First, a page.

Wandering the streets of Lutherstadt Wittenberg at the FEET Conference last year, I was struck by the many plaques that celebrated famous Protestants who had, at some time or another, lived in the city. I remember the memorial to Paul Gerhardt and another to Count Nicolaus Zinzendorf....
I have recently been dipping into the writings of Johann Arndt and Gerhard Tersteegen. Arndt, Tersteegen, Gerhard and Zinzendorf lived in an era when the vivifying and transforming effects of Luther’s rediscovery of justification by faith had ossified. Theological endeavours were increasingly hair-splitting and devoid of life. The scholars (and the pulpits) of their ‘day’ were well-rehearsed in knowledge about God, but it was questionable whether any living encounter with God lay behind their informed but abstruse distinctions and debates.
Scarcely anti-intellectuals, these men consistently attacked a theology divorced for spirituality. For them, the Scriptures are the means by which we encounter God in and through the Word of God. Such involves not simply a new philosophy but a transformed life, fired by the love of God between the lover and the loved. It involves what Jonathan Edwards called ‘the religious affections’. Indeed, they argued, theology cannot be properly undertaken, we cannot know authentically about God, outside of such a relationship.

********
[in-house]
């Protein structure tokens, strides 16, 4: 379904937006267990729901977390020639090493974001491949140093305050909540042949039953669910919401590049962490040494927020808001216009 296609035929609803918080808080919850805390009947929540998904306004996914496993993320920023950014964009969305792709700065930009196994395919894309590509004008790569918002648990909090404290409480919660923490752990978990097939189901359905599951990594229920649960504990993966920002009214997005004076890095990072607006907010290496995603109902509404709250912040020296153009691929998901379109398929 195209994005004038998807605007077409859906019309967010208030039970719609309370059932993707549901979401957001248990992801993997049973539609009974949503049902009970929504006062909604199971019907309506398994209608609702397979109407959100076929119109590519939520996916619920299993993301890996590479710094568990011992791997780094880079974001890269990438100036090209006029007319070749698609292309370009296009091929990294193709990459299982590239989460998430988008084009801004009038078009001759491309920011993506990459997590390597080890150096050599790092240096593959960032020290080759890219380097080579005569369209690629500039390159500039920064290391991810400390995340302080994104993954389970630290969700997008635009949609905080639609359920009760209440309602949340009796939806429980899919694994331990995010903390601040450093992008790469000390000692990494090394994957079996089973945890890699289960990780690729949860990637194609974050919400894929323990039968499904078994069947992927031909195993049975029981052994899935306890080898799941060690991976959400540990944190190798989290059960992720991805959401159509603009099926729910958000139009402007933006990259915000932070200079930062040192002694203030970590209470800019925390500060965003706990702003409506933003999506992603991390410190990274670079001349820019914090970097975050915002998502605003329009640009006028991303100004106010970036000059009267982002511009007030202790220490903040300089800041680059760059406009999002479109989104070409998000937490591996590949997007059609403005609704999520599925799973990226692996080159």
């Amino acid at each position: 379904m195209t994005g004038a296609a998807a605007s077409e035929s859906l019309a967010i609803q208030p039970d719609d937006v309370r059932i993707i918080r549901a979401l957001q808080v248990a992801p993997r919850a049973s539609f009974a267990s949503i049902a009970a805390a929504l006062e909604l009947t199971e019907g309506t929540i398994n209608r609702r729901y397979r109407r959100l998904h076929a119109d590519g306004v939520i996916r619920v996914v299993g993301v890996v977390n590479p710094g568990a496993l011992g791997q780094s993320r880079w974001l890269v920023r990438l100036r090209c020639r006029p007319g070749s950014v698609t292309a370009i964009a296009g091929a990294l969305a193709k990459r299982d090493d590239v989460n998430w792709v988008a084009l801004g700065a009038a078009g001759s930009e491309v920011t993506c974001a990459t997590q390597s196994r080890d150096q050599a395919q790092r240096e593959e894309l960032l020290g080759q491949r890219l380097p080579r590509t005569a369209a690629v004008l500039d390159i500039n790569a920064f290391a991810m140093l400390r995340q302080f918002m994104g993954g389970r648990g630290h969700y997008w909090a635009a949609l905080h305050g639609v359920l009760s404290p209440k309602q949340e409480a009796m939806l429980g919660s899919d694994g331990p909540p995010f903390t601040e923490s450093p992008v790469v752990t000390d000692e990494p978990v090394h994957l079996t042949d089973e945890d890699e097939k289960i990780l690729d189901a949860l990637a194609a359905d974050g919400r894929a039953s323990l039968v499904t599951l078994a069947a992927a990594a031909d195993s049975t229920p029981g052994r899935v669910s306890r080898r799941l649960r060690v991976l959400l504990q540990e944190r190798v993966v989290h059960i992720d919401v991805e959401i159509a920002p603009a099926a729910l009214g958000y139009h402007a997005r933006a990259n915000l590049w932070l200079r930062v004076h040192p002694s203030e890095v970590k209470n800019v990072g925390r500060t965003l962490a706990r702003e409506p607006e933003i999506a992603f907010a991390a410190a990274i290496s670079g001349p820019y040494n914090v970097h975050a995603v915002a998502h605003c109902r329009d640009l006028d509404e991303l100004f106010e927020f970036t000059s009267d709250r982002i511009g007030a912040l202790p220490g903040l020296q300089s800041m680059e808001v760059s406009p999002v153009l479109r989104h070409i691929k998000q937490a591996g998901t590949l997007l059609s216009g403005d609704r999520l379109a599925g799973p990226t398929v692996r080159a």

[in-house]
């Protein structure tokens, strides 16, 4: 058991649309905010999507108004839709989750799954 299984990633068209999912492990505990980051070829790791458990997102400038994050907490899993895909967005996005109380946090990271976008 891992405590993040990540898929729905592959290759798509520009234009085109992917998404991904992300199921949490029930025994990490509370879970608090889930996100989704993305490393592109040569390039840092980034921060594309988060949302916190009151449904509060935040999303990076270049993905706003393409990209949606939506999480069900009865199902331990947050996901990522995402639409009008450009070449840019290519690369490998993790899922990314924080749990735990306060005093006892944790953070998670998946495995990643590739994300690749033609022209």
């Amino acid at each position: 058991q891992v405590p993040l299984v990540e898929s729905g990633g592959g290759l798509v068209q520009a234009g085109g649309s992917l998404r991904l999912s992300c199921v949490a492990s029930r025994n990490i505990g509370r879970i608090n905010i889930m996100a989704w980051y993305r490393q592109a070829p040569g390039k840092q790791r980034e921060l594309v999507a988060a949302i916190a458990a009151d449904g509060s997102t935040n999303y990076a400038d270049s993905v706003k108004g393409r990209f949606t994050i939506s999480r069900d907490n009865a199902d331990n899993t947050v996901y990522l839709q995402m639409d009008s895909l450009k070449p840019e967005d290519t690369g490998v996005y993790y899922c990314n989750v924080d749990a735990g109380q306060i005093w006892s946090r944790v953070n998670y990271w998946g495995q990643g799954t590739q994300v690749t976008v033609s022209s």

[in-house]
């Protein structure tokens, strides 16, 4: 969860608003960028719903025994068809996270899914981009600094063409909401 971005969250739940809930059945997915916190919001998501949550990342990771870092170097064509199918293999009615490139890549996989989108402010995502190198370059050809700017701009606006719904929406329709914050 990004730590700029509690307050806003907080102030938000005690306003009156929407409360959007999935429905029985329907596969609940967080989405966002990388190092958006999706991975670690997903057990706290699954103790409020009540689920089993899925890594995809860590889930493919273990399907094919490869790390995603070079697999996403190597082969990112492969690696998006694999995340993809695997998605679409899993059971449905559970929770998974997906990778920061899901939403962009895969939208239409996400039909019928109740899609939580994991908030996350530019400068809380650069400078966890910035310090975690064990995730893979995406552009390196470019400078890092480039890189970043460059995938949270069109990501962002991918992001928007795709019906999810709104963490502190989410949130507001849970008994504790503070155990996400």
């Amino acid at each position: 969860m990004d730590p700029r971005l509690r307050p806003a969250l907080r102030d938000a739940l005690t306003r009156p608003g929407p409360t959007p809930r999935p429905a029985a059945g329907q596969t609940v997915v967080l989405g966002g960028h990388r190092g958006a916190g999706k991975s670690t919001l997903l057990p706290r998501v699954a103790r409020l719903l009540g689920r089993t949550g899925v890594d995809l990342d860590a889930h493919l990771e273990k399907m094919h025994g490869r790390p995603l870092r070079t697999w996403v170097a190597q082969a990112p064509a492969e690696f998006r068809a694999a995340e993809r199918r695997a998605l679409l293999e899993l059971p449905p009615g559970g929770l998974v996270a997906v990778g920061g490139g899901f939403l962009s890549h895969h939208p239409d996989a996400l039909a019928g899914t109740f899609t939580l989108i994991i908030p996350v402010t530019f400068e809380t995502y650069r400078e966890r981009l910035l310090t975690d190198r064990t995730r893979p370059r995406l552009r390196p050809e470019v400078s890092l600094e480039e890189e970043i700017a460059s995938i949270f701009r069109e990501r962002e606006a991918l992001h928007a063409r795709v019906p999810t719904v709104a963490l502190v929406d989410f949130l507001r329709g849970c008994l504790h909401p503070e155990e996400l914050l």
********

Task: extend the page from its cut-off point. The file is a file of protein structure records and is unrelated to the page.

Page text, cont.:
I recall asking myself years ago what I meant when, as an Evangelical, I spoke about a personal relationship to Jesus. Asking that question prompted a lasting and ongoing search. I have also often had pause to reflect upon the increasingly abstract (and dare I say largely irrelevant) productions of Evangelical scholarship.
So here is my challenge. As a theologian, am I growing in my knowledge of God as fast as my knowledge about biblical and theological matters? Indeed, are my endeavour perverse and even pathological; leading me away from the one my heart desires? It is a question, I venture to suggest, that all of us need to ask!
Dr Stephen P. Dray